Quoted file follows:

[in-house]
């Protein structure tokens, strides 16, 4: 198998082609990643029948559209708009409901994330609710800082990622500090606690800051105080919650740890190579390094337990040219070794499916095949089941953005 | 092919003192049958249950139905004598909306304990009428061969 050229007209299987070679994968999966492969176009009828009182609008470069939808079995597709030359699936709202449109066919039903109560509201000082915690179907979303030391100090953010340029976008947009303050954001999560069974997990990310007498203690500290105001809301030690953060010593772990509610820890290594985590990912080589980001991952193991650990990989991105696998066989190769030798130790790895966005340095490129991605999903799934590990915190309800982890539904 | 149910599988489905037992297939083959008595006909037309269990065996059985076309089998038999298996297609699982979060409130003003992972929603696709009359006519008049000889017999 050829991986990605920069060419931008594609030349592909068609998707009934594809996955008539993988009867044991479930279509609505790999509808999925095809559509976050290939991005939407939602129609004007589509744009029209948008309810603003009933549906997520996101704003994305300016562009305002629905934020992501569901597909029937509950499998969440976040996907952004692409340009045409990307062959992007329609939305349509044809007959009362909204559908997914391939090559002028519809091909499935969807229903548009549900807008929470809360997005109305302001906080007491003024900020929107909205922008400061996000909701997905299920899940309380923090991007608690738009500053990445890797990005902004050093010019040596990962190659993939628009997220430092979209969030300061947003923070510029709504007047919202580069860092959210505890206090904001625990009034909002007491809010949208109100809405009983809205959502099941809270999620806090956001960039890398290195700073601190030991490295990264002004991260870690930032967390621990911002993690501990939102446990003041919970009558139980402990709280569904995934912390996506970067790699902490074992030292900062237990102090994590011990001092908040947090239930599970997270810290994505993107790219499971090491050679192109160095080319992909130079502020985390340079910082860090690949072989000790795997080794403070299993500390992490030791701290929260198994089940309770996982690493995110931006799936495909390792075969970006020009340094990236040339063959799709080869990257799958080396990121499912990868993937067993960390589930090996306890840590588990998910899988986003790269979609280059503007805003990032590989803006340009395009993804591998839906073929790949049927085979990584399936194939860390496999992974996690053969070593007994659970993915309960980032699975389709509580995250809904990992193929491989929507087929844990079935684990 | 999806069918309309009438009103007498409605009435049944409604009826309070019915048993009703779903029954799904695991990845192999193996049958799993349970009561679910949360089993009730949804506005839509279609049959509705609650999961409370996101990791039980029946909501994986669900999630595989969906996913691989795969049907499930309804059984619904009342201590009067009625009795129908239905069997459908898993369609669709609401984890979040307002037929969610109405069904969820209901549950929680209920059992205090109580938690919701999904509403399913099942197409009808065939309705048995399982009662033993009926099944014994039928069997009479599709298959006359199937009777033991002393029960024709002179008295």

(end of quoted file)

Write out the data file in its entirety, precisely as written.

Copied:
[in-house]
């Protein structure tokens, strides 16, 4: 198998082609990643029948559209708009409901994330609710800082990622500090606690800051105080919650740890190579390094337990040219070794499916095949089941953005 | 092919003192049958249950139905004598909306304990009428061969 050229007209299987070679994968999966492969176009009828009182609008470069939808079995597709030359699936709202449109066919039903109560509201000082915690179907979303030391100090953010340029976008947009303050954001999560069974997990990310007498203690500290105001809301030690953060010593772990509610820890290594985590990912080589980001991952193991650990990989991105696998066989190769030798130790790895966005340095490129991605999903799934590990915190309800982890539904 | 149910599988489905037992297939083959008595006909037309269990065996059985076309089998038999298996297609699982979060409130003003992972929603696709009359006519008049000889017999 050829991986990605920069060419931008594609030349592909068609998707009934594809996955008539993988009867044991479930279509609505790999509808999925095809559509976050290939991005939407939602129609004007589509744009029209948008309810603003009933549906997520996101704003994305300016562009305002629905934020992501569901597909029937509950499998969440976040996907952004692409340009045409990307062959992007329609939305349509044809007959009362909204559908997914391939090559002028519809091909499935969807229903548009549900807008929470809360997005109305302001906080007491003024900020929107909205922008400061996000909701997905299920899940309380923090991007608690738009500053990445890797990005902004050093010019040596990962190659993939628009997220430092979209969030300061947003923070510029709504007047919202580069860092959210505890206090904001625990009034909002007491809010949208109100809405009983809205959502099941809270999620806090956001960039890398290195700073601190030991490295990264002004991260870690930032967390621990911002993690501990939102446990003041919970009558139980402990709280569904995934912390996506970067790699902490074992030292900062237990102090994590011990001092908040947090239930599970997270810290994505993107790219499971090491050679192109160095080319992909130079502020985390340079910082860090690949072989000790795997080794403070299993500390992490030791701290929260198994089940309770996982690493995110931006799936495909390792075969970006020009340094990236040339063959799709080869990257799958080396990121499912990868993937067993960390589930090996306890840590588990998910899988986003790269979609280059503007805003990032590989803006340009395009993804591998839906073929790949049927085979990584399936194939860390496999992974996690053969070593007994659970993915309960980032699975389709509580995250809904990992193929491989929507087929844990079935684990 | 999806069918309309009438009103007498409605009435049944409604009826309070019915048993009703779903029954799904695991990845192999193996049958799993349970009561679910949360089993009730949804506005839509279609049959509705609650999961409370996101990791039980029946909501994986669900999630595989969906996913691989795969049907499930309804059984619904009342201590009067009625009795129908239905069997459908898993369609669709609401984890979040307002037929969610109405069904969820209901549950929680209920059992205090109580938690919701999904509403399913099942197409009808065939309705048995399982009662033993009926099944014994039928069997009479599709298959006359199937009777033991002393029960024709002179008295």